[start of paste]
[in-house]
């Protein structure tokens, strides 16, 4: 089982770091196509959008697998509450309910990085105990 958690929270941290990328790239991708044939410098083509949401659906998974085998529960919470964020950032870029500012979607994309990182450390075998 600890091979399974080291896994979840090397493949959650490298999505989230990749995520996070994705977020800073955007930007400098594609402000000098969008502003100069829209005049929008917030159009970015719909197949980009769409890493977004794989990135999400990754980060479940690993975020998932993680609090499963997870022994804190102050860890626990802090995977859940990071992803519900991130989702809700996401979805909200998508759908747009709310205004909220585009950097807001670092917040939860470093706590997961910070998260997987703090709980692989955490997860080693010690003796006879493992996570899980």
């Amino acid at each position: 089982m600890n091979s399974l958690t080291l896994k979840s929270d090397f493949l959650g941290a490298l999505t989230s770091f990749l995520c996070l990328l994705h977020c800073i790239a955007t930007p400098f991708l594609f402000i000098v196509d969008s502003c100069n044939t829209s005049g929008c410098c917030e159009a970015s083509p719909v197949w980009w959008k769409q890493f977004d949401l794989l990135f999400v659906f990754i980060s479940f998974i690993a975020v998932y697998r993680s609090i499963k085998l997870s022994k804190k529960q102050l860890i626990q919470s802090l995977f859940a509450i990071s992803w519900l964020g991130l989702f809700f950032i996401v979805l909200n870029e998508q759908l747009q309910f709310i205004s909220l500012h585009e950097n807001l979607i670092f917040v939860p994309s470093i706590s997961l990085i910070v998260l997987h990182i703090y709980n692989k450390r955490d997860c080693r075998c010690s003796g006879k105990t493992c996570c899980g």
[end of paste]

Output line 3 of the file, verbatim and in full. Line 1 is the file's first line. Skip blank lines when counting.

């Amino acid at each position: 089982m600890n091979s399974l958690t080291l896994k979840s929270d090397f493949l959650g941290a490298l999505t989230s770091f990749l995520c996070l990328l994705h977020c800073i790239a955007t930007p400098f991708l594609f402000i000098v196509d969008s502003c100069n044939t829209s005049g929008c410098c917030e159009a970015s083509p719909v197949w980009w959008k769409q890493f977004d949401l794989l990135f999400v659906f990754i980060s479940f998974i690993a975020v998932y697998r993680s609090i499963k085998l997870s022994k804190k529960q102050l860890i626990q919470s802090l995977f859940a509450i990071s992803w519900l964020g991130l989702f809700f950032i996401v979805l909200n870029e998508q759908l747009q309910f709310i205004s909220l500012h585009e950097n807001l979607i670092f917040v939860p994309s470093i706590s997961l990085i910070v998260l997987h990182i703090y709980n692989k450390r955490d997860c080693r075998c010690s003796g006879k105990t493992c996570c899980g």